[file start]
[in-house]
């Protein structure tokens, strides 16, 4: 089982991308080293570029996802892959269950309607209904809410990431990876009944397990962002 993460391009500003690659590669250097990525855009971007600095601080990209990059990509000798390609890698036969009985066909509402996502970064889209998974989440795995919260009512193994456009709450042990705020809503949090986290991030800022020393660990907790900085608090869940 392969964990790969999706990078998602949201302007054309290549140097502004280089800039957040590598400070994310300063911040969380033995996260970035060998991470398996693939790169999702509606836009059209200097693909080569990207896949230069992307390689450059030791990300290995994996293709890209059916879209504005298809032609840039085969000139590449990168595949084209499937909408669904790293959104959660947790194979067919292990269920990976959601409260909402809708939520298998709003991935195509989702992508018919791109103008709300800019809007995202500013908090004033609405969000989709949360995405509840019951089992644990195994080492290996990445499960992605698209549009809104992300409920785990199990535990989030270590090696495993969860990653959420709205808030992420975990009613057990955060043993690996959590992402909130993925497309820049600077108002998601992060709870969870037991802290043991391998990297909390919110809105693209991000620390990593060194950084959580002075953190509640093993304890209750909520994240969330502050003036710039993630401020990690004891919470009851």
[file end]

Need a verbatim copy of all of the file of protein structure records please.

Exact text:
[in-house]
């Protein structure tokens, strides 16, 4: 089982991308080293570029996802892959269950309607209904809410990431990876009944397990962002 993460391009500003690659590669250097990525855009971007600095601080990209990059990509000798390609890698036969009985066909509402996502970064889209998974989440795995919260009512193994456009709450042990705020809503949090986290991030800022020393660990907790900085608090869940 392969964990790969999706990078998602949201302007054309290549140097502004280089800039957040590598400070994310300063911040969380033995996260970035060998991470398996693939790169999702509606836009059209200097693909080569990207896949230069992307390689450059030791990300290995994996293709890209059916879209504005298809032609840039085969000139590449990168595949084209499937909408669904790293959104959660947790194979067919292990269920990976959601409260909402809708939520298998709003991935195509989702992508018919791109103008709300800019809007995202500013908090004033609405969000989709949360995405509840019951089992644990195994080492290996990445499960992605698209549009809104992300409920785990199990535990989030270590090696495993969860990653959420709205808030992420975990009613057990955060043993690996959590992402909130993925497309820049600077108002998601992060709870969870037991802290043991391998990297909390919110809105693209991000620390990593060194950084959580002075953190509640093993304890209750909520994240969330502050003036710039993630401020990690004891919470009851």